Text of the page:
Port Tobacco Marina-Wedding

Note: The wedding party had their own paid photographer. However, the photos posted here were taken by me on my cell phone.

 

Port Tobacco Marina-Wedding

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Port Tobacco Marina/Restaurant

On September 24th, Port Tobacco Marina (PTM) was closed to the public in order to provide their beautiful surroundings and talented catering staff for a wedding ceremony.

 

The day started out with a pleasant breeze and overcast, but rain was not to be seen. By the time the ceremony was underway the sun was out, so the Bride and her entourage were granted the colors they wanted for the background.

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The proceedings began at four o’clock on the restaurant side. At five forty five everyone crossed over the walking bridge to the Marina, when the matrimony was performed.

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The presiding Minister

The crowd was dressed to the nines, but the Bride was a sight to behold in her flowing white gown. Then everyone crossed back over the bridge for the perfectly catered services performed by Chris and the Marina staff.

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The band performed on both sides of the bridge and the photographer was busy capturing the lively crowd and beautiful scenery. The parking and Marina site was organized by the reliable PTM employee Mike Miller and his staff.

 

Your three words, my little story: La Toya’s words

Your three words, my little story
La Toya’s words: love, faith & motivation

 

She had no idea where she was until she saw a sign that read, “Now entering Sloan. Hope you enjoy your stay.” She must have taken a wrong turn, somewhere in Wilson. Navigation wasn’t her strong suit, but she still had FAITH knowing she wouldn’t be late.

 

She was so hungry, so, she decided to slow down and look for a bite to eat. Unlike the hurried pace of a large city, so this quaint little town was different.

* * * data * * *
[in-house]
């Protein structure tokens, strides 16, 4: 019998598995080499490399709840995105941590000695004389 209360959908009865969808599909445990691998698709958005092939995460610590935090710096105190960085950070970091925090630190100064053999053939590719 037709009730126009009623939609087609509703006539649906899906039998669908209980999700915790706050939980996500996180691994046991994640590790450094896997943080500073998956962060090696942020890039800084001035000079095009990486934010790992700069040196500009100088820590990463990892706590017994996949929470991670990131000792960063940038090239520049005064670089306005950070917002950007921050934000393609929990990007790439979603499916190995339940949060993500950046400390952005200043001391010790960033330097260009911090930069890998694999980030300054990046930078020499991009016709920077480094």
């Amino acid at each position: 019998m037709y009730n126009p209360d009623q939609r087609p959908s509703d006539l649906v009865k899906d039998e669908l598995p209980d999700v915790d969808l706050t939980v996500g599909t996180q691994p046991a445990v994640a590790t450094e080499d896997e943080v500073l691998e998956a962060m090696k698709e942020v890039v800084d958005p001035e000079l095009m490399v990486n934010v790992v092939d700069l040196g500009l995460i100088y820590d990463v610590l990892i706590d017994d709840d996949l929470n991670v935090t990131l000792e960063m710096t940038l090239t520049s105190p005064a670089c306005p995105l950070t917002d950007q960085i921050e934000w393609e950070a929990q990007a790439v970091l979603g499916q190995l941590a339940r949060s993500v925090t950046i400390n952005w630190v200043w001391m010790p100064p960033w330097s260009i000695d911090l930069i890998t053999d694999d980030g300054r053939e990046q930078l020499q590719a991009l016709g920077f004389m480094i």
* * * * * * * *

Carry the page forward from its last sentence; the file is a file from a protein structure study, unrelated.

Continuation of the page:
She turned right turn onto the one-way street that circled the park. In the park, she saw a man reading a paper and a lady sitting next to him feeding the pigeons. She immediately fell in LOVE with Sloan. How could she not? The noonday sun and gentle breeze rustling through the tree leaves presented such a serene setting.

 

Further down the street, on the right, was a diner. She parked in front of it, got out and headed into the rustic old building. Inside, she hesitated in front of the chalk board that listing the day’s special. The waitress, Betty, greeted her. “Hello, welcome to Grace’s.”

 

“Hi! Where should I sit?”

 

“Anywhere you want. I find most people like a booth by the window.”

 

“Well, so do I.” La Toya sat down so she could watch all the activity in the park and relax.

 

Betty handed her a menu and a slightly used local paper, then asked, “May I get you something to drink?”

 

“Yes. May I have a diet Pepsi along with the special please?”

 

“Sure can. Where ya headin’?”

 

“I’m going to Arkansas to teach some college students about MOTIVATION.”

 

“Wow! I never met anyone that teaches that.”

 

“Me neither. This is my first time and I’m a little nervous.”

 

“Oh, I’m sure you’ll do fine. Flash em that pretty smile; that will draw them in. Then you can present your message of what motivates you.”

 

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Brownsville, PA

How ya like my hat? Camouflage hat (true story)

How ya like my hat? Camouflage hat (true story)

 

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I can’t remember where or when I got this hat, but I’m sure I didn’t pay much for it. Raymond took this picture, while I was kneeling behind my mom and dad’s tombstone at Arlington National Cemetery.

 

In 2013, Raymond and I were down in North Carolina eating breakfast, when he asked our waitress, “Anything fun to do around here?”

 

She said, “No, you’re in North Carolina! Oh, there is a Rodeo tonight.” Then she gave us the information we needed to get there.

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Raymond asked, “Are you going?”

 

“Maybe, I’m not sure yet.”

 

“Hope to see you there.”

 

We went to the rodeo, because neither one of us had ever been to one. I was wearing the hat in the above picture and one of the entertainers was wearing a huge red cowboy hat. I mean it was huge. The red hat guy said, “I want everyone to applaud when I call out the state you’re from.” He yelled out, “North Carolina.” Most of the spectators applauded, hooted and hollered. He said, “Georgia,” Some of the crowd clapped. “How about Tennessee?” A few Tennessean’s were there. Then he asked, “Did I miss anyone?”